4. Adults are relevancy oriented. Instructional design should focus on developing relevance. Adult learners benefit by relating the assigned tasks to their own learning goals. If it is clear that the activities they are engaged into, directly contribute to achieving their personal learning objectives, then they will be inspired and motivated to engage in projects and successfully complete them.
  5. Adults are practical. It is very important for educators to identify appropriate ways and convert theoretical learning to practical activities. Work placement is a way for students to apply the theoretical concepts learned inside the classroom into real-life situations. Learning is assisted when appropriate ways of implementing theoretical knowledge in real life situations is made clear.
  6. Adult learners like to be respected. Adult learners thrive in collaborative relationships with their educators. Learners become more productive when they are considered by their instructors as colleagues. When their contributions are acknowledged, then they are willing to put out their best work.

These six principles aren’t only about motivating people to train but also how to maximise their ability to learn. We explain, demonstrate, practice (EDP) and coach. EDP accommodates for auditory, visual and kinaesthetic learners; however, the process is capitalised by members fault correcting utilising Socratic questioning techniques.

Every member is responsible for actively coaching their partner by drawing the information from the shooter’s memory, reinforcing the neural pathway for that information. Memory retention can be approximately quantified by the 10:20:50:90 rule: 10% auditory, 20% visual, 50% kinaesthetic and 90% teaching (coaching, fault correction).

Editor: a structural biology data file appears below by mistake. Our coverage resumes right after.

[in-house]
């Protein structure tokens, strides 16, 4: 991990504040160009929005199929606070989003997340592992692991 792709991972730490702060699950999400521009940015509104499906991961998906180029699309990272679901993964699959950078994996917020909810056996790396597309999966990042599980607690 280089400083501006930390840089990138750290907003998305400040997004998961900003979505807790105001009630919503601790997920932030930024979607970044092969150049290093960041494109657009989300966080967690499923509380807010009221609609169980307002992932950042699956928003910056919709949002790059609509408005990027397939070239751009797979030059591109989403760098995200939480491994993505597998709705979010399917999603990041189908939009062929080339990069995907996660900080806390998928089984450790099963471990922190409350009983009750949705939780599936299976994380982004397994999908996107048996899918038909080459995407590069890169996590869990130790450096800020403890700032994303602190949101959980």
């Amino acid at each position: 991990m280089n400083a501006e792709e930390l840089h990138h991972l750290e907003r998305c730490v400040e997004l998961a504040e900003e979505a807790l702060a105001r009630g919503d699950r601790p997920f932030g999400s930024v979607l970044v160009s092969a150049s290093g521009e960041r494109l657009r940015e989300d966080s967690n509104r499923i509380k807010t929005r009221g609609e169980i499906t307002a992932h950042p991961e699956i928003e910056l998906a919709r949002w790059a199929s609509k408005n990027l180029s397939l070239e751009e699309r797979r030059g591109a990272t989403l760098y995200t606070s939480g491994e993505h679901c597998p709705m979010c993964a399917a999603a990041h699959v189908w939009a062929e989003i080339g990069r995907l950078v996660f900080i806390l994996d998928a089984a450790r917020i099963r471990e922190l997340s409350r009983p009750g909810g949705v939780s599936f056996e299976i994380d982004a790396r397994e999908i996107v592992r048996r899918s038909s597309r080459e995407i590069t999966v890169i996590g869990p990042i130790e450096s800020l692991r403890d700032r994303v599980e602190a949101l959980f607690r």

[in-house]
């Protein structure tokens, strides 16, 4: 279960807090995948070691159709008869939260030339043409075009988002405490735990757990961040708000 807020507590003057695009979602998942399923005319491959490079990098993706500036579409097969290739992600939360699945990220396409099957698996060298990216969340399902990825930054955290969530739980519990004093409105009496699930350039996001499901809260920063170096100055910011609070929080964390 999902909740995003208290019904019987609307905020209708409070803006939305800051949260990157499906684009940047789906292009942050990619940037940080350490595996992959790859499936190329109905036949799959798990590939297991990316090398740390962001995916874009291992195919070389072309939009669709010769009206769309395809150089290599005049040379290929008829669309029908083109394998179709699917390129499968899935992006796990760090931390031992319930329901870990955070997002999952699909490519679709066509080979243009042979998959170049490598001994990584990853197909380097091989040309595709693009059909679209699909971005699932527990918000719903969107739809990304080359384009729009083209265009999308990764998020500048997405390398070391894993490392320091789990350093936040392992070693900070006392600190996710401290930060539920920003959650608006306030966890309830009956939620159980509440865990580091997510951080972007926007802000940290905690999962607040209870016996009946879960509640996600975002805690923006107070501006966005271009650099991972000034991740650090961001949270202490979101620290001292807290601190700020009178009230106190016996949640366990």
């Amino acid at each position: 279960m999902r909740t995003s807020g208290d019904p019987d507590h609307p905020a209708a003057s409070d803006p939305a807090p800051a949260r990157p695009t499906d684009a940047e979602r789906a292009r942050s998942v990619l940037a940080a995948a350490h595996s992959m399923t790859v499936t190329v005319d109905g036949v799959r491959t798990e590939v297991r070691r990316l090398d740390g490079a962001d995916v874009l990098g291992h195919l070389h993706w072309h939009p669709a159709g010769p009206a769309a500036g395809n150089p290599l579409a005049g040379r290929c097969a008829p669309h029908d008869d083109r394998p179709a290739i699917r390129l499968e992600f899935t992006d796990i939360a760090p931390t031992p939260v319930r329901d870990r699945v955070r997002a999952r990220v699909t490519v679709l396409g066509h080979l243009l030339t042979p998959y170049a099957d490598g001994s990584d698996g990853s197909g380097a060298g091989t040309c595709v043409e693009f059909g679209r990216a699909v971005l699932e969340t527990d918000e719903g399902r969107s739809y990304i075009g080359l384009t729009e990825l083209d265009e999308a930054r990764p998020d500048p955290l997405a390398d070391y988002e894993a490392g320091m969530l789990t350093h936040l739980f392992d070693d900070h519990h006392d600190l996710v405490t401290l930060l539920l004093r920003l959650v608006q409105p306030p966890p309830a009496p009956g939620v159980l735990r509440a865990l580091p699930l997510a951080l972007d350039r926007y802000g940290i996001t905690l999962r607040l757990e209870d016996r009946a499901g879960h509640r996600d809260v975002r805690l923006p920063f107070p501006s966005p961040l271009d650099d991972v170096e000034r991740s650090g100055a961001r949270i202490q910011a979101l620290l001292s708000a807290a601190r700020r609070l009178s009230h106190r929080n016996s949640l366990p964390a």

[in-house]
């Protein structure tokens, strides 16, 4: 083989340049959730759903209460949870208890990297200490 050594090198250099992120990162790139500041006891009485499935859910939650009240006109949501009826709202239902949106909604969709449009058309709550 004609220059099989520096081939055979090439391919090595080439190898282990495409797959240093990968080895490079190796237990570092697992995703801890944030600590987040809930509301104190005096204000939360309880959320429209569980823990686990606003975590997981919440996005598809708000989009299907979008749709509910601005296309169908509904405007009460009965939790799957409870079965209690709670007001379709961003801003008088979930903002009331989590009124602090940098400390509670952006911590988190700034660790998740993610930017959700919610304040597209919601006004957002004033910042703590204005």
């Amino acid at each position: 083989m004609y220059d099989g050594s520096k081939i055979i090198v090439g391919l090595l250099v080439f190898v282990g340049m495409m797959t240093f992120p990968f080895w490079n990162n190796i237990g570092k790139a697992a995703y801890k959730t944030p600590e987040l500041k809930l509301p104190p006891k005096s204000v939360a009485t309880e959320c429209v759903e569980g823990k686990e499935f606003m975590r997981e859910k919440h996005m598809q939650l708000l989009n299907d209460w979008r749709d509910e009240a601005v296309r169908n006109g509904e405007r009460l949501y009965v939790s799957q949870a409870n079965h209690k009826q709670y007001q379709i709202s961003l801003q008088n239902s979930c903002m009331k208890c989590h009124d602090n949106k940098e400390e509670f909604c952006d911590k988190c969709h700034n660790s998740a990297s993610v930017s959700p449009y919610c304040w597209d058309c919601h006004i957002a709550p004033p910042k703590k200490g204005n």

Science is continuously opening doors that were once locked. Change is exciting. Change is necessary. Yet change isn’t easy. Continuous reflection of what we do and, more importantly, why we do it is essential for our team’s success.

The man who asks a question is a fool for a minute, the man who does not ask is a fool for life. Confucius


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Army Knowledge Centre

The Army Knowledge Centre's mission is to manage Army's lessons, doctrine, technology enabled learning, and simulation delivery in order to support force generation.

The views expressed in this article are those of the author and do not necessarily reflect the position of the Australian Army, the Department of Defence or the Australian Government.



Comments

I am checking in to see if you have a similar analysis for the adolescent learner in Army? Neurologists define this as our workforce segment of 17-25 year old males and 17 - 22 year old females. I’m interested in it’s applicability for 1 RTB and RMC-D. The Kilpatrick model around ADFA has been useful. With thanks.